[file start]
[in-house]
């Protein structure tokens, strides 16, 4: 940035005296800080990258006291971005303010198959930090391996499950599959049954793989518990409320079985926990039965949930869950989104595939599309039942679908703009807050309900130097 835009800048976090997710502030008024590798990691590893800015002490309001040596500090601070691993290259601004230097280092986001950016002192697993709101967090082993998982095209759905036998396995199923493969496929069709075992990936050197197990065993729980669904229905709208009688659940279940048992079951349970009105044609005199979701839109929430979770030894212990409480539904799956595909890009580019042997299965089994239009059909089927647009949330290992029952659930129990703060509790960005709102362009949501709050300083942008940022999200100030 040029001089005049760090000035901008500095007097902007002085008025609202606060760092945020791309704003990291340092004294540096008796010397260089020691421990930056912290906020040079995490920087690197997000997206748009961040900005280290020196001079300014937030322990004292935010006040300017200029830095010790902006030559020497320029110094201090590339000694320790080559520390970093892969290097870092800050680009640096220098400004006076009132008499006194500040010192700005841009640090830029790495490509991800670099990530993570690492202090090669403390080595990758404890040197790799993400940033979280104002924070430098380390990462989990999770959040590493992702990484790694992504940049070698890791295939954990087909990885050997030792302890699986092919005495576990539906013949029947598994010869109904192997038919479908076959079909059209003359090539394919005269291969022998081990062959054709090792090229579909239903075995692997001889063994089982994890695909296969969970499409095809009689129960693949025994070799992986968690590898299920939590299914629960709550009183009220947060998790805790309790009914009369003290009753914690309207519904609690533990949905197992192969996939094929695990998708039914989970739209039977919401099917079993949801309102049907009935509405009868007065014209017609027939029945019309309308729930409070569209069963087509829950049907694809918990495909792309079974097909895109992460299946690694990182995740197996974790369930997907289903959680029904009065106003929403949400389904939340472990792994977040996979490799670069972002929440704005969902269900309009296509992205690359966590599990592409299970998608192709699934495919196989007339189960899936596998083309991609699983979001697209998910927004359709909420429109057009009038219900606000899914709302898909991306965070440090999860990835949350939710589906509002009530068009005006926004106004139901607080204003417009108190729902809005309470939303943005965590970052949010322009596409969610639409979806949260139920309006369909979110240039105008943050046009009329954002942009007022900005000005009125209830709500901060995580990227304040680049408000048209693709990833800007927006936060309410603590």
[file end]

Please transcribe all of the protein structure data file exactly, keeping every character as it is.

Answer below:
[in-house]
């Protein structure tokens, strides 16, 4: 940035005296800080990258006291971005303010198959930090391996499950599959049954793989518990409320079985926990039965949930869950989104595939599309039942679908703009807050309900130097 835009800048976090997710502030008024590798990691590893800015002490309001040596500090601070691993290259601004230097280092986001950016002192697993709101967090082993998982095209759905036998396995199923493969496929069709075992990936050197197990065993729980669904229905709208009688659940279940048992079951349970009105044609005199979701839109929430979770030894212990409480539904799956595909890009580019042997299965089994239009059909089927647009949330290992029952659930129990703060509790960005709102362009949501709050300083942008940022999200100030 040029001089005049760090000035901008500095007097902007002085008025609202606060760092945020791309704003990291340092004294540096008796010397260089020691421990930056912290906020040079995490920087690197997000997206748009961040900005280290020196001079300014937030322990004292935010006040300017200029830095010790902006030559020497320029110094201090590339000694320790080559520390970093892969290097870092800050680009640096220098400004006076009132008499006194500040010192700005841009640090830029790495490509991800670099990530993570690492202090090669403390080595990758404890040197790799993400940033979280104002924070430098380390990462989990999770959040590493992702990484790694992504940049070698890791295939954990087909990885050997030792302890699986092919005495576990539906013949029947598994010869109904192997038919479908076959079909059209003359090539394919005269291969022998081990062959054709090792090229579909239903075995692997001889063994089982994890695909296969969970499409095809009689129960693949025994070799992986968690590898299920939590299914629960709550009183009220947060998790805790309790009914009369003290009753914690309207519904609690533990949905197992192969996939094929695990998708039914989970739209039977919401099917079993949801309102049907009935509405009868007065014209017609027939029945019309309308729930409070569209069963087509829950049907694809918990495909792309079974097909895109992460299946690694990182995740197996974790369930997907289903959680029904009065106003929403949400389904939340472990792994977040996979490799670069972002929440704005969902269900309009296509992205690359966590599990592409299970998608192709699934495919196989007339189960899936596998083309991609699983979001697209998910927004359709909420429109057009009038219900606000899914709302898909991306965070440090999860990835949350939710589906509002009530068009005006926004106004139901607080204003417009108190729902809005309470939303943005965590970052949010322009596409969610639409979806949260139920309006369909979110240039105008943050046009009329954002942009007022900005000005009125209830709500901060995580990227304040680049408000048209693709990833800007927006936060309410603590």